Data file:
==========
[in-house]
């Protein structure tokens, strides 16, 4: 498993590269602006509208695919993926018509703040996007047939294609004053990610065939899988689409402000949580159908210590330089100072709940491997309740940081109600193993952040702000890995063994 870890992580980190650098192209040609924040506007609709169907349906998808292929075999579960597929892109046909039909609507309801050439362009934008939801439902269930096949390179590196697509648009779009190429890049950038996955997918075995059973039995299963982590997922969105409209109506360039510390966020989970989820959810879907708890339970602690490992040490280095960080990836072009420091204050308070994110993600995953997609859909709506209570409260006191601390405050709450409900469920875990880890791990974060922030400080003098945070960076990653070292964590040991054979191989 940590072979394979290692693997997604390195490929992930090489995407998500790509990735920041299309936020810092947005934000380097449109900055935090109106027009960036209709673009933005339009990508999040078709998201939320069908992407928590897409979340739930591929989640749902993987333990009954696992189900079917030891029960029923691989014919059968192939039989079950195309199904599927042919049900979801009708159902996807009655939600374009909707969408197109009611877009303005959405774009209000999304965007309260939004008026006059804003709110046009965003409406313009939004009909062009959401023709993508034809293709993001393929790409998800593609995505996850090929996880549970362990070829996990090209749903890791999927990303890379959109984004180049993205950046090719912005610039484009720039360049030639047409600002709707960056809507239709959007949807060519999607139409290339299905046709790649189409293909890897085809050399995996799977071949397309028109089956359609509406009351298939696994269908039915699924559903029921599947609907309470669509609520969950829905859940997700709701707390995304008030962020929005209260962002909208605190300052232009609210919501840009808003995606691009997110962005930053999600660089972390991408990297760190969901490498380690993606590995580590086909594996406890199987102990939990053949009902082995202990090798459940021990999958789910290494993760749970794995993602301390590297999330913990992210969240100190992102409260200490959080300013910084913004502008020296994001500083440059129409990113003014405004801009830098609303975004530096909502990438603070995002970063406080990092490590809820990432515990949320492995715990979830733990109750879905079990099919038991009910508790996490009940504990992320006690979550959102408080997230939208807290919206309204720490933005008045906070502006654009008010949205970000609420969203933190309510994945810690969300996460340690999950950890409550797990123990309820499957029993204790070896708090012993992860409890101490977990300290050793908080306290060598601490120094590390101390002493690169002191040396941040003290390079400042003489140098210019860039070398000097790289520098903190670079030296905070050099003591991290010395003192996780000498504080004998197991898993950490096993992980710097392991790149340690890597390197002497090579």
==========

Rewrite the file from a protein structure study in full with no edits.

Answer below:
[in-house]
């Protein structure tokens, strides 16, 4: 498993590269602006509208695919993926018509703040996007047939294609004053990610065939899988689409402000949580159908210590330089100072709940491997309740940081109600193993952040702000890995063994 870890992580980190650098192209040609924040506007609709169907349906998808292929075999579960597929892109046909039909609507309801050439362009934008939801439902269930096949390179590196697509648009779009190429890049950038996955997918075995059973039995299963982590997922969105409209109506360039510390966020989970989820959810879907708890339970602690490992040490280095960080990836072009420091204050308070994110993600995953997609859909709506209570409260006191601390405050709450409900469920875990880890791990974060922030400080003098945070960076990653070292964590040991054979191989 940590072979394979290692693997997604390195490929992930090489995407998500790509990735920041299309936020810092947005934000380097449109900055935090109106027009960036209709673009933005339009990508999040078709998201939320069908992407928590897409979340739930591929989640749902993987333990009954696992189900079917030891029960029923691989014919059968192939039989079950195309199904599927042919049900979801009708159902996807009655939600374009909707969408197109009611877009303005959405774009209000999304965007309260939004008026006059804003709110046009965003409406313009939004009909062009959401023709993508034809293709993001393929790409998800593609995505996850090929996880549970362990070829996990090209749903890791999927990303890379959109984004180049993205950046090719912005610039484009720039360049030639047409600002709707960056809507239709959007949807060519999607139409290339299905046709790649189409293909890897085809050399995996799977071949397309028109089956359609509406009351298939696994269908039915699924559903029921599947609907309470669509609520969950829905859940997700709701707390995304008030962020929005209260962002909208605190300052232009609210919501840009808003995606691009997110962005930053999600660089972390991408990297760190969901490498380690993606590995580590086909594996406890199987102990939990053949009902082995202990090798459940021990999958789910290494993760749970794995993602301390590297999330913990992210969240100190992102409260200490959080300013910084913004502008020296994001500083440059129409990113003014405004801009830098609303975004530096909502990438603070995002970063406080990092490590809820990432515990949320492995715990979830733990109750879905079990099919038991009910508790996490009940504990992320006690979550959102408080997230939208807290919206309204720490933005008045906070502006654009008010949205970000609420969203933190309510994945810690969300996460340690999950950890409550797990123990309820499957029993204790070896708090012993992860409890101490977990300290050793908080306290060598601490120094590390101390002493690169002191040396941040003290390079400042003489140098210019860039070398000097790289520098903190670079030296905070050099003591991290010395003192996780000498504080004998197991898993950490096993992980710097392991790149340690890597390197002497090579």